Where you get to hear the people who make publishing–and Boroughs especially–what it is.
Short pieces by our authors
Susan Mac Nicol Fresh Princes
One of the challenges of being a writer is keeping things fresh and interesting, and giving a story a unique flavour in a world of stories where it’s probably already ‘ been done.’ This is particularly challenging in the Romance genre. How to write about two people meeting and falling in love and make it a book someone wants to read?
The Men of London series introduces a diverse set of characters from differing backgrounds, ethnic roots and family life. It showcases men of ages ranging from eighteen (in a future book) to their late thirties. I tell stories about new relationships forming and existing relationships that might need some work. My men come from various parts of the spectrum with regards to their work life: chef, psychic, private investigator, detective, porn star, fashion designers, would be fashionista, financier, airline crew member, game designer, eco-warrior, drag queen, impaired teenager and sweet shop employee.
In appearance and in their choice of clothing they differ too–brooding suit clad hunky chaps, fabulous heel wearing divas,tough macho individuals in leather and jeans, a cross dresser with a superlative sense of fashion, a man in uniform, one who’s a bit of a hippy, a trendy teen and a sexy geek wearing shorts.
Of course, there are times when they wear nothing at all.
Two things my men have in common–their stories are set in and around London, and in most of the books there’s an underlying social element. Homelessness, depression, loneliness and insecurity, discrimination, damage to the environment–I like to bring in some sort of statement that tells the reader things can get better, that there is always hope for family, for love, and for starting over.
At the end of the day, I guess I’m a romantic at heart myself. And what better place is there to be than sitting in a favourite armchair reading a happy ever after book about sexy men falling in love and thinking the world can get better after all.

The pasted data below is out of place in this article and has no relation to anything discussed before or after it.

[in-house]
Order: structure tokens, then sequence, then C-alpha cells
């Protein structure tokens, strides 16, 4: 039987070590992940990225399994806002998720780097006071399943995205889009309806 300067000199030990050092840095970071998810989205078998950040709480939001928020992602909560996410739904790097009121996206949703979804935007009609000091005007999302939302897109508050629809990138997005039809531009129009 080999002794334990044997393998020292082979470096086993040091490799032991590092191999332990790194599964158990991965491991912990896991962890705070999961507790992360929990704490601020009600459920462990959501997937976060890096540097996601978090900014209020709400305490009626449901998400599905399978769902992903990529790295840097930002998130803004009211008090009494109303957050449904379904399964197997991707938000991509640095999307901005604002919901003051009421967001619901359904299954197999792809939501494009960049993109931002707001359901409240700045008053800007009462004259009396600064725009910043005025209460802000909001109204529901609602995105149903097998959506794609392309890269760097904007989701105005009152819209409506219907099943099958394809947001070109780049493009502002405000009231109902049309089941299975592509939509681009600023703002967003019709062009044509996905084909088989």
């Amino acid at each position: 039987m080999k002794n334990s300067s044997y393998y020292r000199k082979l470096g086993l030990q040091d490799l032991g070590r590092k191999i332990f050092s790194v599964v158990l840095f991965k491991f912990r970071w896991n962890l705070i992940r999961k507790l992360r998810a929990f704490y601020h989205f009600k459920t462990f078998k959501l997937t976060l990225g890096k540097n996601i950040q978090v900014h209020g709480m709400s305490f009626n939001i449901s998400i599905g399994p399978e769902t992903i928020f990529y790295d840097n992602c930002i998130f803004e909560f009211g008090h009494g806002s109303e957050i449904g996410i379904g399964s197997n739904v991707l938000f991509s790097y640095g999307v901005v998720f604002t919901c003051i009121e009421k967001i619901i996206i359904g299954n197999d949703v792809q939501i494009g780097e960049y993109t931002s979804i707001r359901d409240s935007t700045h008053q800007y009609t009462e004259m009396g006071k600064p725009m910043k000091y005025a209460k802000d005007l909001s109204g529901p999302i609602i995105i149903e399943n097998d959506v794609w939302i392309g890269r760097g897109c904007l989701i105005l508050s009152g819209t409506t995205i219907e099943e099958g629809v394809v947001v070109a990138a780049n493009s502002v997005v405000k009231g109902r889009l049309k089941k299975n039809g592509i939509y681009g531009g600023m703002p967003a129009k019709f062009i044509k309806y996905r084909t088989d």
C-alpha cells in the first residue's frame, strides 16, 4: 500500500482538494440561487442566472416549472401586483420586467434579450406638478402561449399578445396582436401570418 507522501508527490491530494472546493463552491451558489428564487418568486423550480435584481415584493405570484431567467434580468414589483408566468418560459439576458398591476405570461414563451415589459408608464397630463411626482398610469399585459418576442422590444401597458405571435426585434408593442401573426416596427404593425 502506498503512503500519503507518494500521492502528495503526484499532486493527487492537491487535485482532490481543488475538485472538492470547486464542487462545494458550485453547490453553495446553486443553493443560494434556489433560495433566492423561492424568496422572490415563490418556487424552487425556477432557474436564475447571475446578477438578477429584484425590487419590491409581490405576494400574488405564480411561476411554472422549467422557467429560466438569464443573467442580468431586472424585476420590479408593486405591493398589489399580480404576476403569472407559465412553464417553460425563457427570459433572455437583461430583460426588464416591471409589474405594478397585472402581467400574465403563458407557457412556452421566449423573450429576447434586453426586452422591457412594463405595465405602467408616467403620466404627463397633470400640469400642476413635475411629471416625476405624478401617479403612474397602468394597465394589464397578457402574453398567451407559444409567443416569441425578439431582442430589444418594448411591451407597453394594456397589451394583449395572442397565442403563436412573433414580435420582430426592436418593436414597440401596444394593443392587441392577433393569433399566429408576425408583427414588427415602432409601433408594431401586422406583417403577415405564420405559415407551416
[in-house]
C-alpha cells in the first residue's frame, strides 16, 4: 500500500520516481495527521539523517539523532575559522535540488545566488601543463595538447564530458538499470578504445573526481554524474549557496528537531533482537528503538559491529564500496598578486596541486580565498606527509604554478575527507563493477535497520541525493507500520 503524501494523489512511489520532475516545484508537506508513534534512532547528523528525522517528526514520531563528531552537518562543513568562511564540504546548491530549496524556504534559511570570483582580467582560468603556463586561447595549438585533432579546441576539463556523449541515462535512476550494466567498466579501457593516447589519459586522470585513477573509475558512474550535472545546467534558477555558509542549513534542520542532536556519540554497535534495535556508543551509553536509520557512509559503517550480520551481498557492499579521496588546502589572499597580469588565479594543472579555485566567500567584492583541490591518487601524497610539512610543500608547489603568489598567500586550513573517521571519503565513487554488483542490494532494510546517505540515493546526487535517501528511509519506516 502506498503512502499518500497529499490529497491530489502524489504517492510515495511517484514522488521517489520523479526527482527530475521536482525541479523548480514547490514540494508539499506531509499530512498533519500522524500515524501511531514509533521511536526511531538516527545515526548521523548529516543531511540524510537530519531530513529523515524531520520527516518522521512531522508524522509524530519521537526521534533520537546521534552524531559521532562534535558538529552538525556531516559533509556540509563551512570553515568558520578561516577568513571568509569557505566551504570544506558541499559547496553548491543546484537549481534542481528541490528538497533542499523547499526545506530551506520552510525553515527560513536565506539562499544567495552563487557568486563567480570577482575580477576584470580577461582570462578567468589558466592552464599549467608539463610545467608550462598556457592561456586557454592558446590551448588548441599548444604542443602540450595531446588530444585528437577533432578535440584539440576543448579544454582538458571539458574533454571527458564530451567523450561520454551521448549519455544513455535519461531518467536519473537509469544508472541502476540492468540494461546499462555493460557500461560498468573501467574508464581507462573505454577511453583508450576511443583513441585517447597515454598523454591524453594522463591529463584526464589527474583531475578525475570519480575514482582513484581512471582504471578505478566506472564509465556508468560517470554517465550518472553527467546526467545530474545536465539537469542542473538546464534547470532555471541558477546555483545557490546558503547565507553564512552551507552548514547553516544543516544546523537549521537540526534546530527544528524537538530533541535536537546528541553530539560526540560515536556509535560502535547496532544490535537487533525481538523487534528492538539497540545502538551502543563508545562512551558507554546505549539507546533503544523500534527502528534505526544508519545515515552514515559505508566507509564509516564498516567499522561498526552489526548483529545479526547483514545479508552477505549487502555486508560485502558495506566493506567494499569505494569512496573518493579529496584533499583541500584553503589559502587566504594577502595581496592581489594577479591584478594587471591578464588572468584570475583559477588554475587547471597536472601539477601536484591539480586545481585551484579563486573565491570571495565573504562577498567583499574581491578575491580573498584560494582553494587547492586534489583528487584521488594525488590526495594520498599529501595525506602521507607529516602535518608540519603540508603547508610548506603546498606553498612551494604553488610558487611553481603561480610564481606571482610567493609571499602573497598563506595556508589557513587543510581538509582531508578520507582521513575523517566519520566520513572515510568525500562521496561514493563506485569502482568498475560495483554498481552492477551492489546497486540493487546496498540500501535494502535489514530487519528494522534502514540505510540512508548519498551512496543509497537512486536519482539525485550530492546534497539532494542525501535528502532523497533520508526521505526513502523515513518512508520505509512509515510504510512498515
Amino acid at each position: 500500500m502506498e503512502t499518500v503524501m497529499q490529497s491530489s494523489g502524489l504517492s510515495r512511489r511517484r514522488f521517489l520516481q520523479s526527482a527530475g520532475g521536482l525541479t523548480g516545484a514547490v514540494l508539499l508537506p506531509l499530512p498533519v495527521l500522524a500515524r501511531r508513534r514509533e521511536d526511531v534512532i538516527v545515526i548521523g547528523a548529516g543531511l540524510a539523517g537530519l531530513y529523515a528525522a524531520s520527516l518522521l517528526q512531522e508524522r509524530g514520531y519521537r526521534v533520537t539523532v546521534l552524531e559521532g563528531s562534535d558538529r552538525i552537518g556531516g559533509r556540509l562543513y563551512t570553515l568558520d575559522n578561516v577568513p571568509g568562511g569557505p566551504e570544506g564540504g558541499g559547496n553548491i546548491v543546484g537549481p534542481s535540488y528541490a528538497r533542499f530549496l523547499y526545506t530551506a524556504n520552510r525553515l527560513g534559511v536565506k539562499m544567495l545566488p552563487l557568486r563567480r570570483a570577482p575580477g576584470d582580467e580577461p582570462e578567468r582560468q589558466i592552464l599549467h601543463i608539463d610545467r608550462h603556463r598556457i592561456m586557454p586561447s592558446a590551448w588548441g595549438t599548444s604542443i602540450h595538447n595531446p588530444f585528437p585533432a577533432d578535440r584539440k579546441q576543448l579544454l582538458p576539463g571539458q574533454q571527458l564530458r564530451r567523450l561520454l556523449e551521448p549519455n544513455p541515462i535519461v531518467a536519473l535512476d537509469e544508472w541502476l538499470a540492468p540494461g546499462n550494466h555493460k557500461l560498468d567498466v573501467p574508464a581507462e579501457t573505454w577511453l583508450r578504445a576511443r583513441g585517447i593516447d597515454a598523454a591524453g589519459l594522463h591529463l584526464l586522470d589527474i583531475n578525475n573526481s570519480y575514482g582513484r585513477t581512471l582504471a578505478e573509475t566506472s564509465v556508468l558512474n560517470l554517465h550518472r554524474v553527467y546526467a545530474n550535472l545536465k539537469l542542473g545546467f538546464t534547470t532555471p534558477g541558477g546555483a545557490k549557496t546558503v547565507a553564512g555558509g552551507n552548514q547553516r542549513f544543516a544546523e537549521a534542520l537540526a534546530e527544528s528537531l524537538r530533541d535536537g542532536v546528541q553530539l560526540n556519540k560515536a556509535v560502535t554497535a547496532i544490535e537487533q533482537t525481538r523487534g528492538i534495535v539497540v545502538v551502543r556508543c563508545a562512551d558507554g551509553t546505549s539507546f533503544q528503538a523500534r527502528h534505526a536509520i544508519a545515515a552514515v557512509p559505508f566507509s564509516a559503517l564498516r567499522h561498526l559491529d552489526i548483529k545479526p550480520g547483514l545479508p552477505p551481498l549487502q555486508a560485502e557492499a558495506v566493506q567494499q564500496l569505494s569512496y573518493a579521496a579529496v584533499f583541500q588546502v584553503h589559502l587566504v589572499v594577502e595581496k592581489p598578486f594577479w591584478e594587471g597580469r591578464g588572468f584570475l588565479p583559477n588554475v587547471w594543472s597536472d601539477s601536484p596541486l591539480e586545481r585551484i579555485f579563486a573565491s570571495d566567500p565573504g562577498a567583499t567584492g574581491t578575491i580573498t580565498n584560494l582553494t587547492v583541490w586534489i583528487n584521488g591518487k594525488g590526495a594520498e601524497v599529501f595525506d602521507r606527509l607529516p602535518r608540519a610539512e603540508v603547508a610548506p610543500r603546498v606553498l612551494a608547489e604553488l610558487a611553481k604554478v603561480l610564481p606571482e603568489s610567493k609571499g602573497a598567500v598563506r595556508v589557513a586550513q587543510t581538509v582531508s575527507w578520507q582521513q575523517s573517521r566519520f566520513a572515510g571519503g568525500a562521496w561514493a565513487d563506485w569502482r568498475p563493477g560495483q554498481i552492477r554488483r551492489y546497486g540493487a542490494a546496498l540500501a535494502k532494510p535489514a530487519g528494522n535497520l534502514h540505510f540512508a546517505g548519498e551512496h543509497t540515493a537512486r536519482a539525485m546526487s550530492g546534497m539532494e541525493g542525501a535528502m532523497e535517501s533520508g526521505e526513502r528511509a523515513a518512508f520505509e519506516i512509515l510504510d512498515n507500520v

Tobi Doyle & Rebecca Barray The Dynamic Duo
We met in 2013 at a NaNoWriMo write-in sponsored by our local library. After Nano, we joined a local writers’ group for support and motivation. When Tobi entered a short story contest, she was struggling to get her story under the word count limit, and Becca offered to help pare it down. We were thrilled with the resulting story and realized that our voices were similar and our talents complemented each other. We became official writing partners in January, 2014, and immediately began plotting.
We begin with an idea, some index cards, and a lot of excitement. Once the story is mostly mapped out, Tobi gets to work writing the individual scenes, and Becca follows, checking punctuation, grammar and continuity, embellishing and cutting where necessary.
There are occasional discussions, but we’ve never actually argued. We’re both blunt, take criticism well, and when a disagreement arises, we listen to each other’s points and make a mutual decision for the benefit of the manuscript. We’ve decided there can be no ego in writing, and that family comes first.
We’ve become good friends and try to meet, face-to-face, three or four times a week. It doesn’t always work out, though, and often children are afoot. We signed their first contract with Boroughs at an indoor playground of inflatables, and can often be found writing by the play-land at local fast food restaurants.
Working as a duo is infinitely more fun, and easier. Each of us brings our strengths to each new project, and together we have become one hell of a writer.
Kate Moore A Charmed Life
My inspiration? Unlikely attractions and love. In Golden Boy, the unlikely attraction is between a trust-fund slacker and hard-working single mom.
When the Canyon Club series came to me out of the ether, like a blip picked up by SETI (the search for extraterrestrial intelligence), I knew that this story of a group of princes of privilege born with Porsche keys in hand, would need a “golden boy.” He’d have a natural born cool and be incapable of an awkward move or a lame remark. He’d live a charmed life until his inevitable fall.
If you ever rooted for Molly Ringwald’s characters to win the hero in Pretty in Pink or Sixteen Candles, you’ll root for Josh’s tenant, Emma Gray. She’s my fourteenth heroine and my first “mom” heroine. Being a single mom in L.A. keeps her praying for good car karma, cajoling a six-year-old, and working until she’s ready to drop. It makes her fiercely protective and endlessly practical. She has secrets to protect as well as a son, and goals just within reach. She has no time for sex, and there’s no place in the closed circle of mother and child love for anyone as idle and gorgeous as her golden boy landlord.
Let the Romance begin!